-2 # John cereck 2012-11-15 10:26
Obviously whoever wrote this article has never been to Montana! As for the #1 pick Devils River, can't see why! Difficult Access and having to drag my kayak would make this river a NO go. Have you ever been on the SMITH or MISSOURI rivers. Both are BLUE RIBBON TROUT fisheries and some of the best in the country. The SMITH is by limited permit kayaking and only a few permits are given out each year. The Smith has limestone cliffs, Native American dwellings with cliff paintings.
 
 
# YakSushi 2012-11-15 10:40
Quoting John cereck:
Obviously whoever wrote this article has never been to Montana! As for the #1 pick Devils River, can't see why! Difficult Access and having to drag my kayak would make this river a NO go. Have you ever been on the SMITH or MISSOURI rivers. Both are BLUE RIBBON TROUT fisheries and some of the best in the country. The SMITH is by limited permit kayaking and only a few permits are given out each year. The Smith has limestone cliffs, Native American dwellings with cliff paintings.


John thanks for your input but I guess you didn't read the first paragraph of the article...
 
 
# Alan Batson 2013-02-20 14:57
I used to be the Chef at Elk Canyon ranch on Smith River and Orvis guide back in '88
great place monster browns all day!
 
 
# Jimmy Armijo 2012-11-16 10:37
John, I do agree with you about the Smith and Missouri rivers, but kayak fishing is far from popular there. Most people prefer drift boats and rafts. Of all my friends that have floated the Smith, myself included, not a one has used a kayak to get down. I think that kayaks will grow in popularity up there, but it may be a slow process.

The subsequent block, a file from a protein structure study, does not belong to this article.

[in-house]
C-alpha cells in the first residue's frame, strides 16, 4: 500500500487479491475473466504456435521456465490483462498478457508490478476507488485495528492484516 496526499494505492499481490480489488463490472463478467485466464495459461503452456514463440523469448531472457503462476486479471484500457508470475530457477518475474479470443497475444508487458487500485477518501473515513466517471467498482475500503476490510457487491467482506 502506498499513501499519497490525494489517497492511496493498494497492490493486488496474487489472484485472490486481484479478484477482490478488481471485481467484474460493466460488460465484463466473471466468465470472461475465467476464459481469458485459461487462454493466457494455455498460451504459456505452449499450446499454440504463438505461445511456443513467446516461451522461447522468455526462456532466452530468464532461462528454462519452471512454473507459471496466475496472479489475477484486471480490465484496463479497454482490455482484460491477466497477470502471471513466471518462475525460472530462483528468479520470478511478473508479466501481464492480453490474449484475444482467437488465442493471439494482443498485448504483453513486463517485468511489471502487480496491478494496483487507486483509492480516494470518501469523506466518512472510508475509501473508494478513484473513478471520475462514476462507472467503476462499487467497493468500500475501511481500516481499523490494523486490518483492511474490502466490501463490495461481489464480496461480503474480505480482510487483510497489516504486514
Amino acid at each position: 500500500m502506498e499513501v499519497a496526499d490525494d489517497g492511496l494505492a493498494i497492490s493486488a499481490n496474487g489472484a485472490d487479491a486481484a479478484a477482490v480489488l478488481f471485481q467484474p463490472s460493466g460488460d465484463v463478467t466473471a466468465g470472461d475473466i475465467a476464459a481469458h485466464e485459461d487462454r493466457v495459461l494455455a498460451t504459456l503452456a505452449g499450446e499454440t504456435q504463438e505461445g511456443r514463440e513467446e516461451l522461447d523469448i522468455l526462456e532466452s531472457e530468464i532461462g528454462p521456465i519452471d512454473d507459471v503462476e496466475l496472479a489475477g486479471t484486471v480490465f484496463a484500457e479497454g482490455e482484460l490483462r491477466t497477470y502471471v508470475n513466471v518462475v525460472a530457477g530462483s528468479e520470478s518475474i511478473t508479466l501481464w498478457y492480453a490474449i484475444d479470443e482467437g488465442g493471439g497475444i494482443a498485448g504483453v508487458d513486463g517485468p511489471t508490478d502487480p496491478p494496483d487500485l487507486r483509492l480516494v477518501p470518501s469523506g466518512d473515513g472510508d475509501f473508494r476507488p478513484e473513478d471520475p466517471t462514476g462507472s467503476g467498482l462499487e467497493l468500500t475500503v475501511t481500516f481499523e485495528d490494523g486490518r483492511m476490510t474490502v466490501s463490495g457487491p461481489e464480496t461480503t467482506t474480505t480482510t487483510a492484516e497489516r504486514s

+1 # FishinChix 2012-11-15 11:05
It's funny how you never hear from people until they want to complain! I voted for a location and it didn't make the top 10 do you see me chastening the author? I think you guys did a great job, maybe instead of complaining these guys will nominate and vote next year!
 
 
-1 # Jo Leach 2012-11-15 12:01
Great blog! I had to share this on our fb: https://www.facebook.com/#!/pages/Oregon-Coast-Camping/191964617606272
 
 
+3 # Saafrican 2012-11-15 14:51
So much fishing so little time . :sad:
Maybe I need a 4 day work week and a 3 day fishing week . :-*
Ye that will work ! :-)
 
 
# WildCat 2012-12-04 10:10
I need to get out to some of these locations, especially Devils River it looks amazing!
 
 
+1 # Dschouest 2013-02-03 16:08
Awwww, no Louisiana love? Lol jkjk
 
 
+1 # Alan Batson 2013-02-20 14:55
Cape Cod ??? Bluefin Tuna, Stripers & more!! Hell even Great whites!!
Barnstable Harbor....Great place for a boondoggle..??!
 
 
# doug bowman 2013-03-29 12:23
taking the fam to St Simons island in late June. have a 5 year old a 7 year old. any suggestions for a solid kayak i can use solo for various conditions/appl ications (mainly fishing around the carolinas, georgia, florida) but also safely with a kid in front?
 

Add comment

Security code
Refresh